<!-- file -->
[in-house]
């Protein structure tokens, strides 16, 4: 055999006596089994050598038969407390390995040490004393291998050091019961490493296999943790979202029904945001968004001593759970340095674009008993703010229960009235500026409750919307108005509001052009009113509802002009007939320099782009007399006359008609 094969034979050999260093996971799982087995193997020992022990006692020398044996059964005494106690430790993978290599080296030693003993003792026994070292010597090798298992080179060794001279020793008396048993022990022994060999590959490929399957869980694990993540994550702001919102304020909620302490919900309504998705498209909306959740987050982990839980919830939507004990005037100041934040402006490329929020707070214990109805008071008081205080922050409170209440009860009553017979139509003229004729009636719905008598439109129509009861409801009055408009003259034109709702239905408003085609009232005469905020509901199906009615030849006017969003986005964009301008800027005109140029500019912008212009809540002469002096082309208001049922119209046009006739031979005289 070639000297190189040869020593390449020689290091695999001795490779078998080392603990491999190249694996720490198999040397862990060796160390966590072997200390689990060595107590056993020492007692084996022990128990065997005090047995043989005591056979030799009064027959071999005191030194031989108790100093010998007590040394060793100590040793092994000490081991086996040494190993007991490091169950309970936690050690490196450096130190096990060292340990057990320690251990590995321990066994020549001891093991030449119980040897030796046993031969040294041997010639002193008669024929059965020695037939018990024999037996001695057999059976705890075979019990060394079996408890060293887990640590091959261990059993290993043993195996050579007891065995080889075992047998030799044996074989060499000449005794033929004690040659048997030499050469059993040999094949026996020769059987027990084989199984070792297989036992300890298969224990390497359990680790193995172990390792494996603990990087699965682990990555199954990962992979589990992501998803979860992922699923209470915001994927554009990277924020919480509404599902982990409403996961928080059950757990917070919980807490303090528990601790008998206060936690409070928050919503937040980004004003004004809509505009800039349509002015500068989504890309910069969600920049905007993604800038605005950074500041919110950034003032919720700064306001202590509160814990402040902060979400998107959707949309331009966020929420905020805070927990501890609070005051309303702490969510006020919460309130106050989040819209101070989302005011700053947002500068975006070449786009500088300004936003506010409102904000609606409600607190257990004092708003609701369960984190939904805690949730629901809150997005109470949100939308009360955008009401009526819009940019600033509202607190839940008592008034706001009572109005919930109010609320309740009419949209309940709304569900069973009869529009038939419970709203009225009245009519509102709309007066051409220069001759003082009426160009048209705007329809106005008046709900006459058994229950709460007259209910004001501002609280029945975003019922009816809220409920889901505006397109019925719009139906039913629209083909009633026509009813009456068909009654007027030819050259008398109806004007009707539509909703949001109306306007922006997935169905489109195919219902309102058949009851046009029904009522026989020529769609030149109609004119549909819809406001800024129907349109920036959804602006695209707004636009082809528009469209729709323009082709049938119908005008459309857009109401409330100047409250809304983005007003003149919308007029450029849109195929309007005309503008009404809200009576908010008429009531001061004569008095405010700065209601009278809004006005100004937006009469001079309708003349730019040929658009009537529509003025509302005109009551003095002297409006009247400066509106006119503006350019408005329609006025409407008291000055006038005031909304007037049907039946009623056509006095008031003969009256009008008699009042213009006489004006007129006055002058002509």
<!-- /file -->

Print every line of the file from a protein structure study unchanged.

[in-house]
């Protein structure tokens, strides 16, 4: 055999006596089994050598038969407390390995040490004393291998050091019961490493296999943790979202029904945001968004001593759970340095674009008993703010229960009235500026409750919307108005509001052009009113509802002009007939320099782009007399006359008609 094969034979050999260093996971799982087995193997020992022990006692020398044996059964005494106690430790993978290599080296030693003993003792026994070292010597090798298992080179060794001279020793008396048993022990022994060999590959490929399957869980694990993540994550702001919102304020909620302490919900309504998705498209909306959740987050982990839980919830939507004990005037100041934040402006490329929020707070214990109805008071008081205080922050409170209440009860009553017979139509003229004729009636719905008598439109129509009861409801009055408009003259034109709702239905408003085609009232005469905020509901199906009615030849006017969003986005964009301008800027005109140029500019912008212009809540002469002096082309208001049922119209046009006739031979005289 070639000297190189040869020593390449020689290091695999001795490779078998080392603990491999190249694996720490198999040397862990060796160390966590072997200390689990060595107590056993020492007692084996022990128990065997005090047995043989005591056979030799009064027959071999005191030194031989108790100093010998007590040394060793100590040793092994000490081991086996040494190993007991490091169950309970936690050690490196450096130190096990060292340990057990320690251990590995321990066994020549001891093991030449119980040897030796046993031969040294041997010639002193008669024929059965020695037939018990024999037996001695057999059976705890075979019990060394079996408890060293887990640590091959261990059993290993043993195996050579007891065995080889075992047998030799044996074989060499000449005794033929004690040659048997030499050469059993040999094949026996020769059987027990084989199984070792297989036992300890298969224990390497359990680790193995172990390792494996603990990087699965682990990555199954990962992979589990992501998803979860992922699923209470915001994927554009990277924020919480509404599902982990409403996961928080059950757990917070919980807490303090528990601790008998206060936690409070928050919503937040980004004003004004809509505009800039349509002015500068989504890309910069969600920049905007993604800038605005950074500041919110950034003032919720700064306001202590509160814990402040902060979400998107959707949309331009966020929420905020805070927990501890609070005051309303702490969510006020919460309130106050989040819209101070989302005011700053947002500068975006070449786009500088300004936003506010409102904000609606409600607190257990004092708003609701369960984190939904805690949730629901809150997005109470949100939308009360955008009401009526819009940019600033509202607190839940008592008034706001009572109005919930109010609320309740009419949209309940709304569900069973009869529009038939419970709203009225009245009519509102709309007066051409220069001759003082009426160009048209705007329809106005008046709900006459058994229950709460007259209910004001501002609280029945975003019922009816809220409920889901505006397109019925719009139906039913629209083909009633026509009813009456068909009654007027030819050259008398109806004007009707539509909703949001109306306007922006997935169905489109195919219902309102058949009851046009029904009522026989020529769609030149109609004119549909819809406001800024129907349109920036959804602006695209707004636009082809528009469209729709323009082709049938119908005008459309857009109401409330100047409250809304983005007003003149919308007029450029849109195929309007005309503008009404809200009576908010008429009531001061004569008095405010700065209601009278809004006005100004937006009469001079309708003349730019040929658009009537529509003025509302005109009551003095002297409006009247400066509106006119503006350019408005329609006025409407008291000055006038005031909304007037049907039946009623056509006095008031003969009256009008008699009042213009006489004006007129006055002058002509």